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EU anti-terror team to track jihadists at Greek migrant camps

Angelos Tzortzinis, AFP | A migrant prays outside his tent outside the former international airport in Athens, currently used as a temporary camp for migrants and refugees, on August 10, 2016

A team of EU anti-terror specialists will arrive in mainland Greece this month to track down would-be jihadists in Greek migrant camps. Some of the jihadists behind the November 2015 Paris attacks entered Europe by posing as refugees in Greece.


The deployment will consist of around 30 European police officers and is part of a “permanent cooperation between Greek authorities, their European counterparts and Europol", a Greek police source told national daily Kathimerini on Saturday.

The expert team from the European police agency Europol will be tasked with identifying individuals who could be in the process of being radicalised.

Europol spokesperson Alexandru Niculae told FRANCE 24 that the team will be involved in secondary security checks rather than first-line border control.

“In a nutshell, Europol cross-checks data submitted by its partners against data held in specialist counter-terrorist and other Europol databases,” said Niculae.

Europol exchanges information with EU member states and shares in analysis.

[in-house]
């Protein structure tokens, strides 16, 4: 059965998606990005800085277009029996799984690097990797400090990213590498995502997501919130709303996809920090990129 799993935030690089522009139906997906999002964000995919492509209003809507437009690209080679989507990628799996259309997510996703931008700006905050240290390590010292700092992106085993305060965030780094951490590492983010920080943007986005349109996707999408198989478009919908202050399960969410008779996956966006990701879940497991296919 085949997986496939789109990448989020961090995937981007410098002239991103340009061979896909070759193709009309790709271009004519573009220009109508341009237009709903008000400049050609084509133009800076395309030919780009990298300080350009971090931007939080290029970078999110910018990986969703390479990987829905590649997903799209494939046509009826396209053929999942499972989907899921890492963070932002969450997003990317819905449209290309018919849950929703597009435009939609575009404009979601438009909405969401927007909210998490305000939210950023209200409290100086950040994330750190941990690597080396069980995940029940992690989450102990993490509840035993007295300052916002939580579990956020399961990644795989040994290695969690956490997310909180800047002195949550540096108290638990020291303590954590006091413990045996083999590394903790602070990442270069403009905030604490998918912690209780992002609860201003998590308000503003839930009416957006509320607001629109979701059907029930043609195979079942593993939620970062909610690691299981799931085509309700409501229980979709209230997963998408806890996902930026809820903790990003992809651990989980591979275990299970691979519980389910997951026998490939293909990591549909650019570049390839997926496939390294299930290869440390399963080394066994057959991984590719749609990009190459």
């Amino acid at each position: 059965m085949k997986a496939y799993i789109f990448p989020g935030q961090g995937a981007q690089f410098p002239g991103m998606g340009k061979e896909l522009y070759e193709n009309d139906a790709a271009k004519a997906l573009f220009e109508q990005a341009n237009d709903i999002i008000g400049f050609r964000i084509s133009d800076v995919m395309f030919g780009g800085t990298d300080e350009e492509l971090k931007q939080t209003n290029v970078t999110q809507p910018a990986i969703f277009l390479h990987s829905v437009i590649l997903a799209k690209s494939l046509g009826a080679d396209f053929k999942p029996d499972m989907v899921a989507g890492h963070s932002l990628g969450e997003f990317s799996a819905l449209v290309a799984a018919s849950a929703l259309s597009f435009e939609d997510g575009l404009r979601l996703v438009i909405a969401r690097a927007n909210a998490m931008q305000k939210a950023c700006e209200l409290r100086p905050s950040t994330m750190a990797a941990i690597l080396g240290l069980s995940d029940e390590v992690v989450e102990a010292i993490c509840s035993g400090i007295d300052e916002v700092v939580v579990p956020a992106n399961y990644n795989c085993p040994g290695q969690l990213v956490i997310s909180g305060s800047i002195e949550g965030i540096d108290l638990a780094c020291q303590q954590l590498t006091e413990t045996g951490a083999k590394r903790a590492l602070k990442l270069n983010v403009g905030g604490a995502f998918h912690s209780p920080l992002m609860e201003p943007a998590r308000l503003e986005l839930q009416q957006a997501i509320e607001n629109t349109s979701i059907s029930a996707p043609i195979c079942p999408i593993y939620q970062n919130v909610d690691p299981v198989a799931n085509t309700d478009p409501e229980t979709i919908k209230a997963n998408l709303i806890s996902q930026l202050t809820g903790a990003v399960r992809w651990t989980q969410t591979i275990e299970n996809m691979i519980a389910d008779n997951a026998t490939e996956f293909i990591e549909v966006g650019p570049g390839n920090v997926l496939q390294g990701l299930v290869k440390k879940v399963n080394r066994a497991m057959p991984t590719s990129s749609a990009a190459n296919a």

While earlier anti-terror operations have concentrated on the "hotspot" migrant registration camps on the Greek islands near Turkey, this mission will focus on the dozens of camps on the mainland.

At least two of the jihadists who carried out the November 2015 Paris attacks slipped into Europe by posing as Syrian refugees in Greece, sparking fears that more extremists could be using the migration crisis to do the same.

Greece was hit by a massive wave of migration in 2015. More than 47,000 migrants – most of them Syrians, Iraqis and Afghans – remain in Greek camps, their journey through Europe delayed since the Balkan countries closed their borders last winter.

The number of migrant arrivals has dropped significantly, however, since a controversial deal in March between the EU and Ankara in which migrants are sent back to Turkey if they fail to apply for asylum or their claim is rejected.

But recent reports suggest numbers may again be on the rise.

Greek Migration Policy Minister Yiannis Mouzalas downplayed concerns, however, noting that the numbers are manageable and that Turkey appears to be honouring its agreement with the European Union.

“We have a daily average of 80-100 people and that has roughly been the average since the beginning of the agreement,” Mouzalas told Kathimerini.

(FRANCE 24 with AFP)

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